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Quantum physics in three sentences?

  1. Nov 8, 2011 #1
    Ok, not all of quantum physics. Mainly just the Double Slit Experiment or Wavefunctions in general.

    You only have 3 sentences to teach either one (or both) to an idiot (not me) and they can't be run on sentences either.

    This also has to be a math free explanation.

    It's not so much a challenge of simplifying the ideas to their most succinct states as it is choosing what is important to know and what you don't really need to know.

    Kindof like the desert island deal. If you could only take three facts about quantum physics with you, what would they be?
     
  2. jcsd
  3. Nov 8, 2011 #2

    tom.stoer

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    Let's try something more general:

    In quantum mechanics a 'realistic' description using entities (like particle trajectories with well-defined position and momentum) known from our everyday's experience is no longer applicable and becomes wrong. Instead one has to refer to an abstract mathematical formalism from which the classical world does 'emerge' in some situations, but which shows genuine (and weird) quantum behavior in other situations (double slit, entangled particles a la EPR / Bell). A typical example for the genuine quantum behavior of 'quantum objects' (which are neither particle nor wave) is the double slit experiment where the abstract formalism tells us that one single, indivisible entity like an electron sniffs out all possible classical trajectories simultaneously, i.e. 'walks through both slits' simultaneously, interferes with itself and shows partially destructive interference.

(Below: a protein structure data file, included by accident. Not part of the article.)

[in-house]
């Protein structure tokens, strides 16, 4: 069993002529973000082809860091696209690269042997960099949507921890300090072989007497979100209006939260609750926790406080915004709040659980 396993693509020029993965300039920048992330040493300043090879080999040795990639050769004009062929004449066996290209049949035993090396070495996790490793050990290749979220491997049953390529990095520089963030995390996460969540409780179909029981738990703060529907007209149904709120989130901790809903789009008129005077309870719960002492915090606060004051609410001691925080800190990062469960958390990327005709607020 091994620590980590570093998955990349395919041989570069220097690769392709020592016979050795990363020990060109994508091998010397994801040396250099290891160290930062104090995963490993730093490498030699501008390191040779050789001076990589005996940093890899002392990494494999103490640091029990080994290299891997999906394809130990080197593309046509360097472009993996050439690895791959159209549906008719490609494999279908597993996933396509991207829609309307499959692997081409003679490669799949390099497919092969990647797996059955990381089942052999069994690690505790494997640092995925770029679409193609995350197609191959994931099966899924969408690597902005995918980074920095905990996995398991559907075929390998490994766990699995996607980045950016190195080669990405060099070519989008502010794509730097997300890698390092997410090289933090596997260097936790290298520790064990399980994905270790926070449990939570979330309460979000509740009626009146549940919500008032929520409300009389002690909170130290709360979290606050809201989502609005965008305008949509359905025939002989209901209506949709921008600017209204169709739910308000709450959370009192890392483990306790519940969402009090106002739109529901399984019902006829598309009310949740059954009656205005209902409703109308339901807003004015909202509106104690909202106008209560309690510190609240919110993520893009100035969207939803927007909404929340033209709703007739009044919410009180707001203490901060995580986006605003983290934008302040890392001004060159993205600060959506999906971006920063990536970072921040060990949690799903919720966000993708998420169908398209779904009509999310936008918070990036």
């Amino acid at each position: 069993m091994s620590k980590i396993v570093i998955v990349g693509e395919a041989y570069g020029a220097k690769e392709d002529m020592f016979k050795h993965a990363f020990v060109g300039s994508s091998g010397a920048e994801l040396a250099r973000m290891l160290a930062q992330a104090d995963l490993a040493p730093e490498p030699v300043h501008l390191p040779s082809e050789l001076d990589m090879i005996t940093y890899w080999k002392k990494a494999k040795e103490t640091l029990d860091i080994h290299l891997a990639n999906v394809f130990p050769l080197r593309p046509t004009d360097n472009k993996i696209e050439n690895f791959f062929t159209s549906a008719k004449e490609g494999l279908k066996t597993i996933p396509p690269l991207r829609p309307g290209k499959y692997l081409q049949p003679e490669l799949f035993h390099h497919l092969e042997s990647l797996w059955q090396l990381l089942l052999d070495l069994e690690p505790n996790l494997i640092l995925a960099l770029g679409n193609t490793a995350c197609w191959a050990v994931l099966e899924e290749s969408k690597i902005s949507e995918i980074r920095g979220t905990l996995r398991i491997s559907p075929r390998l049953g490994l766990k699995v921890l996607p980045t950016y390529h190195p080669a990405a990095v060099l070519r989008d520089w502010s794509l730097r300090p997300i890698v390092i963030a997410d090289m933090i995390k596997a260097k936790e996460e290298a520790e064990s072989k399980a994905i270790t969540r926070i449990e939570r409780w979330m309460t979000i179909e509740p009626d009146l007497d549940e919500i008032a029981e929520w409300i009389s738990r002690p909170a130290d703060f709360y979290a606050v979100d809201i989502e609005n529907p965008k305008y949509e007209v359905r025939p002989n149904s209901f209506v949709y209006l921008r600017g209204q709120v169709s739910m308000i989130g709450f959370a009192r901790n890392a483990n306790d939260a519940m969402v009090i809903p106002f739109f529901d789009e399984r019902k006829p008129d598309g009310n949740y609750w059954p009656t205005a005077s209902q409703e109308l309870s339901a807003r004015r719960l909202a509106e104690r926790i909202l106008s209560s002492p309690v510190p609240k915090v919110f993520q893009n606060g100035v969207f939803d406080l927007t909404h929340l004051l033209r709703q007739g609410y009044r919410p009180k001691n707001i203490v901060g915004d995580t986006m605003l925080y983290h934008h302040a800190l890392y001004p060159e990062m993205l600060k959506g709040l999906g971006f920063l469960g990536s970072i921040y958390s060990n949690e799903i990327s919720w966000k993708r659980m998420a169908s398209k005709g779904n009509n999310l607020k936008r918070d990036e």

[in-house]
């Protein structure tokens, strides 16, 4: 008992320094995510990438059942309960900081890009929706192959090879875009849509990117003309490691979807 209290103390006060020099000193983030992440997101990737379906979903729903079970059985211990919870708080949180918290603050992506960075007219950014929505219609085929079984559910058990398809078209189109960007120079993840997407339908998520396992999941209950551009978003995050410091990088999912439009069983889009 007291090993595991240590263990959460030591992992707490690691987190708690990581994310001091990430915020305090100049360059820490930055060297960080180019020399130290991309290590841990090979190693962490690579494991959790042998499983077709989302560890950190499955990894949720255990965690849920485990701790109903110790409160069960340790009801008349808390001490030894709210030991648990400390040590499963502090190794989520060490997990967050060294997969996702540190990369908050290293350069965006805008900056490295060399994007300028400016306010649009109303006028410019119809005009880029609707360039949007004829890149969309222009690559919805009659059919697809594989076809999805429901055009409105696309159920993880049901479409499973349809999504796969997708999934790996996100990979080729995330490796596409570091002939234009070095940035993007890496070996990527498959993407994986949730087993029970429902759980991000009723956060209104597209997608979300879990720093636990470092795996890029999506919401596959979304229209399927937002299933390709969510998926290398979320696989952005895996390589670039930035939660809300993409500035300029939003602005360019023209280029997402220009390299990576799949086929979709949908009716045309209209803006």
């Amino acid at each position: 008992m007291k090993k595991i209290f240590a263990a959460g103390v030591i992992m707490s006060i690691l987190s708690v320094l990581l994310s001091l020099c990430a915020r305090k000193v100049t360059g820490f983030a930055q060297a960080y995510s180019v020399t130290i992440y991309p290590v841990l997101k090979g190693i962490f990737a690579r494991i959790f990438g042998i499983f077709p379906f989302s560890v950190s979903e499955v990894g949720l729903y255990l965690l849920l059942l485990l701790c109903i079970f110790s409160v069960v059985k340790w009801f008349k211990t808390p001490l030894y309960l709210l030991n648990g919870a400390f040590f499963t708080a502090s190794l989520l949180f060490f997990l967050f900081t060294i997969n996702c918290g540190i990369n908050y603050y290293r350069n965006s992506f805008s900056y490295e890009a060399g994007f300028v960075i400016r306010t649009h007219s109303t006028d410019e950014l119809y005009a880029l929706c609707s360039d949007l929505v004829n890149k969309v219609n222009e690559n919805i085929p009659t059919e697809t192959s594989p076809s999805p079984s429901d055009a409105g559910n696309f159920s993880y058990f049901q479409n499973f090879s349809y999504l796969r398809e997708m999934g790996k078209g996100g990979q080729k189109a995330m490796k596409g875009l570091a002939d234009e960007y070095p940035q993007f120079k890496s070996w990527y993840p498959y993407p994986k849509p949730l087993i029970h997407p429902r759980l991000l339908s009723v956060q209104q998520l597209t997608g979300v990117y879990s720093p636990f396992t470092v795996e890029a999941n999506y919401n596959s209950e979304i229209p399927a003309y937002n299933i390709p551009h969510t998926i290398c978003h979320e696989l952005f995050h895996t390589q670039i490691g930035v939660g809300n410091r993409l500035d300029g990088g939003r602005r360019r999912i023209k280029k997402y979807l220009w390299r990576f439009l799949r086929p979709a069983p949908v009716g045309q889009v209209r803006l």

4. Nov 8, 2011 #3

    Demystifier

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    1. Wave function is a complex function of the space position x and time t.
    2. A linear combination of physical wave functions is a physical wave function itself.
    3. The squared absolute value of the wave function is the probability density for a particle to be found at the position x at time t.
     
  5. Nov 8, 2011 #4

    dextercioby

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    A small ammendment to point 2. <Within a coherent subspace of the physical Hilbert space, a linear combination of physical wave functions is a physical wave function itself>.
     
  6. Nov 8, 2011 #5

    Ken G